Thursday, November 24, 2011

Nostalgic November

My mother Nancy on the left, with her brother Bill, and father Carl.
Maybe they are watching a Thanksgiving or Christmas Parade? 
I love this time of year partly because of all the opportunities for celebration. Beginning with Halloween, quickly followed by my birthday, Thanksgiving, and what seems like a sprint to Christmas and New Years, it is an extended period of time to make merry with friends and loved ones. For me, it's also an opportunity to use up my accrued vacation days which, good or bad, gives me much free time to ruminate on my life. I have to confess, though, that I'm having difficulty keeping the memories of past holidays from coming to the forefront. I'm a firm believer that change can be good, but also acknowledge that change is sometimes thrust upon us, and that it may take longer to find your new path. Be patient, I keep reminding myself. A week ago some of my good friends and co-workers lost their jobs, and I found myself affirming how much I believe in fate. Over the years I've seen how fate usually has a way of working out favorably – aside from death, of course. How could death ever be a welcome act of fate?

Looks like Thanksgiving Dinner with our neighbors on Miles Road.

Last November, the memory of my mother's death was still quite raw, so my solution was to ignore my birthday and the upcoming holidays. I spent as little time with family as possible and planned to work through the holidays. I figured it would be best for me to pretend there wasn't a Thanksgiving, or Christmas, rather than feel depressed, and then guilty, about wanting to have a good time, or possibly, gasp, even enjoying myself. I was fine with other people celebrating the holiday and being happy, I just didn't want to be there with them. Luckily, my brother who lives closest to me went on vacation with his family so it made skipping Christmas a breeze. I have to thank them for leaving, as well as for inviting me to go with them to the Caribbean. Though I was stuck in New England under blizzard conditions for several days, with two houses, two dogs, two cats, and a rabbit to care for, I was happy with my decision. What is my goal for this year? I am acknowledging the holidays and plan to participate in some small way. A small step, but in the right direction.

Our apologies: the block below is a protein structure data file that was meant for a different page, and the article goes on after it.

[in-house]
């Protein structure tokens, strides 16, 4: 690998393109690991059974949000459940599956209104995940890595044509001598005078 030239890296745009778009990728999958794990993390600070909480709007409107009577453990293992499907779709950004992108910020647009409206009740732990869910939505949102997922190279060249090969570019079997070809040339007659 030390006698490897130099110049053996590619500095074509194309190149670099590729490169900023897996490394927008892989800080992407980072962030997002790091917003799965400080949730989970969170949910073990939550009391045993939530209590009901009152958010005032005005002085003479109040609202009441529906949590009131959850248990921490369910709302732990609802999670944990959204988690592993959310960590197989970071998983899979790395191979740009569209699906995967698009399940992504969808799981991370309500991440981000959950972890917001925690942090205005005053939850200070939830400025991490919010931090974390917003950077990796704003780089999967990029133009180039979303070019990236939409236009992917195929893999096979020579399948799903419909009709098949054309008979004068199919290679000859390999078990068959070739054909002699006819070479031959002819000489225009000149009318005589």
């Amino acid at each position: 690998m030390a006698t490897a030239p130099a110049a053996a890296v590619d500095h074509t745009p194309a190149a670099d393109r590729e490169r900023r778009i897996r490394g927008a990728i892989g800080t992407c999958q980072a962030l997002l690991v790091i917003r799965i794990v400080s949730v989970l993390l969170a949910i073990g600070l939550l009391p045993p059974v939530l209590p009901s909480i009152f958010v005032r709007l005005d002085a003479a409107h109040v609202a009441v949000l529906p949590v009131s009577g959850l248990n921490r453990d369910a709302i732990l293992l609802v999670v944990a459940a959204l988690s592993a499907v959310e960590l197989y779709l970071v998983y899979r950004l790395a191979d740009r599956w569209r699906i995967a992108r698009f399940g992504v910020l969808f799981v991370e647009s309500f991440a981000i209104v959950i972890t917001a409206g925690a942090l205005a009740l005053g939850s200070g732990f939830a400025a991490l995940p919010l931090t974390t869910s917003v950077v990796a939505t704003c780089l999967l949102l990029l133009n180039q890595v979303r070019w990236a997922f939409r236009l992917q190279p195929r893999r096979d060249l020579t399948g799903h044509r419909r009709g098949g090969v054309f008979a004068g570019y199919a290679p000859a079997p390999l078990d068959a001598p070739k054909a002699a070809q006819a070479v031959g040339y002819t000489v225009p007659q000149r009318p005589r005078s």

Lately I have been volunteering my time more than usual, to try and direct, or maybe distract, my thoughts in a more positive direction during these family-focused months. My favorite endeavor is with In2Books, an organization I've been involved with for over four years. It's a e-mentoring literacy pen pal program connected with Title 1 schools. At the start of every school year, you are matched with a student somewhere in the States (you know each other only by first names). Your student picks a book for the both of you to read, and then you write letters back and forth discussing the book. Most of the letters are very sweet, funny, and always poignant, and by the end of the year, they are very much improved. Last year I introduced this program to my company and recruited over 40 people to be pen pals. This year I've been able to get more corporate interest and exposure by adding In2Books to our Volunteer Match program. I'm incredibly thankful to have found this organization and to be involved on a one-on-one basis with a student, albeit virtual. I hope I make as big an impact on their lives as they do on mine.